טכניון מכון טכנולוגי לישראל
הטכניון מכון טכנולוגי לישראל - בית הספר ללימודי מוסמכים  
M.Sc Thesis
M.Sc StudentChoukroun Yoni
SubjectOn Elliptic Operators and Non-Rigid Shapes
DepartmentDepartment of Computer Science
Supervisor Professor Ron Kimmel
Full Thesis textFull thesis text - English Version


Abstract

Many shape analysis methods treat the geometry of an object as a metric space captured by the Laplace-Beltrami operator. 

In this thesis we present an adaptation of a classical operator from quantum mechanics to shape analysis where we suggest to integrate a scalar function through a unified elliptical Hamiltonian operator. 

We study the addition of a potential function to the Laplacian as a generator for dual spaces in which shape processing is performed. 

After exploration of the decomposition of this operator, we evaluate the resulting spectral basis for different applications.

First, we present a general optimization approach for solving variational problems involving the basis defined by the Hamiltonian using perturbation theory for eigenvectors.

Then, we propose an iteratively-reweighted L2 norm for sparsity promoting problems such as the compressed harmonics where solution is reduced to a sequence of simple eigendecomposition of the Hamiltonian. Physically understandable, they do not require non-convex optimization on Stiefel manifolds and produce faster, stable and more accurate results.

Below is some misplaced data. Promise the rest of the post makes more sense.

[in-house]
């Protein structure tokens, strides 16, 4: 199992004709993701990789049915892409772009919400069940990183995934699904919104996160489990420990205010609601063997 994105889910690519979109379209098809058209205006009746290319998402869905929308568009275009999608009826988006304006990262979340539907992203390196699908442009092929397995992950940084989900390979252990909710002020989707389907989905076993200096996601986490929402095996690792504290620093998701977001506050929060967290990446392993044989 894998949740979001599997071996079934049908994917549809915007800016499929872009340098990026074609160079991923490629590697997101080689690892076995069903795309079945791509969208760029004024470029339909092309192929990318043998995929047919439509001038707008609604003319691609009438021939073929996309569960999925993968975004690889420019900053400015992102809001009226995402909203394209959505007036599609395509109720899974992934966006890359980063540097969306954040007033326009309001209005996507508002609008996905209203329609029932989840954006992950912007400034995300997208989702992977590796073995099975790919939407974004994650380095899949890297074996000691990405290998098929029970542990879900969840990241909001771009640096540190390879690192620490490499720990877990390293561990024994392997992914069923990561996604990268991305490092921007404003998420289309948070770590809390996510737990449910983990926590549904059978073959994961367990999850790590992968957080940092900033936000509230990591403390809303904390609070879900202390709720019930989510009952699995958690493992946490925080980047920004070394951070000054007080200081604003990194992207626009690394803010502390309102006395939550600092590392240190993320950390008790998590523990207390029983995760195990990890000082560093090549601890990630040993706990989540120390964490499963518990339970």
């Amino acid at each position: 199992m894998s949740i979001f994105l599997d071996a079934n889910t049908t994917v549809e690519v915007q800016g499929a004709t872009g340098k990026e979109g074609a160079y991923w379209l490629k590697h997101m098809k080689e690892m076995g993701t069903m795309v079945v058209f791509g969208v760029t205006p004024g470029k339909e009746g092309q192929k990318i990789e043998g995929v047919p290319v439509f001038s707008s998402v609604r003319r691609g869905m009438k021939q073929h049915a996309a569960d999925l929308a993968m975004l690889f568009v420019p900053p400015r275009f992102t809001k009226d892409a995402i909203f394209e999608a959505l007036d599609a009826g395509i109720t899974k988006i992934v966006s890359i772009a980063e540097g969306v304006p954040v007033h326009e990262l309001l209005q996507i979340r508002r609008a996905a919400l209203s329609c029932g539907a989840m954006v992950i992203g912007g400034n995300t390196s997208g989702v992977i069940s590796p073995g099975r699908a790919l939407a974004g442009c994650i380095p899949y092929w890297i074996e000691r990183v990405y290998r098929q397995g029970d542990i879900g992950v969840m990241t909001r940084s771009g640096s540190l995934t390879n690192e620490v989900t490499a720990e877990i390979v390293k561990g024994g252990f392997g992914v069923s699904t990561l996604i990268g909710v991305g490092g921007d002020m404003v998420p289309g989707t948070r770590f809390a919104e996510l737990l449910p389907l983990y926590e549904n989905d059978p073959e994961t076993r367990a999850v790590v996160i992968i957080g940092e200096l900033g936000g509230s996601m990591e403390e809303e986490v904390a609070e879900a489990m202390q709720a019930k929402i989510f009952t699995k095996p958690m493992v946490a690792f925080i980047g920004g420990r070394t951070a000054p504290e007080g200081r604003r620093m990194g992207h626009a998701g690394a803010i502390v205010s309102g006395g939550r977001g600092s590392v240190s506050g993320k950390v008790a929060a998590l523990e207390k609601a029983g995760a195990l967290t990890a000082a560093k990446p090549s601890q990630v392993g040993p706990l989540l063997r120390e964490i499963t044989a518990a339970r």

We then suggest a new framework for mesh compression using a Hamiltonian based dictionary where regions of interest are enhanced through the proposed operator. By sparsely encoding

the geometry of the shape using the proposed data-dependent basis, we improve compression performance compared to previous results that use the standard Laplacian and spectral graph wavelets.

Finally, we propose to apply the Hamiltonian for shape matching where information such as anchor points, corresponding features, and consistent photometry or inconsistent regions can be considered through a potential function for improving the performance in finding correspondence between surfaces.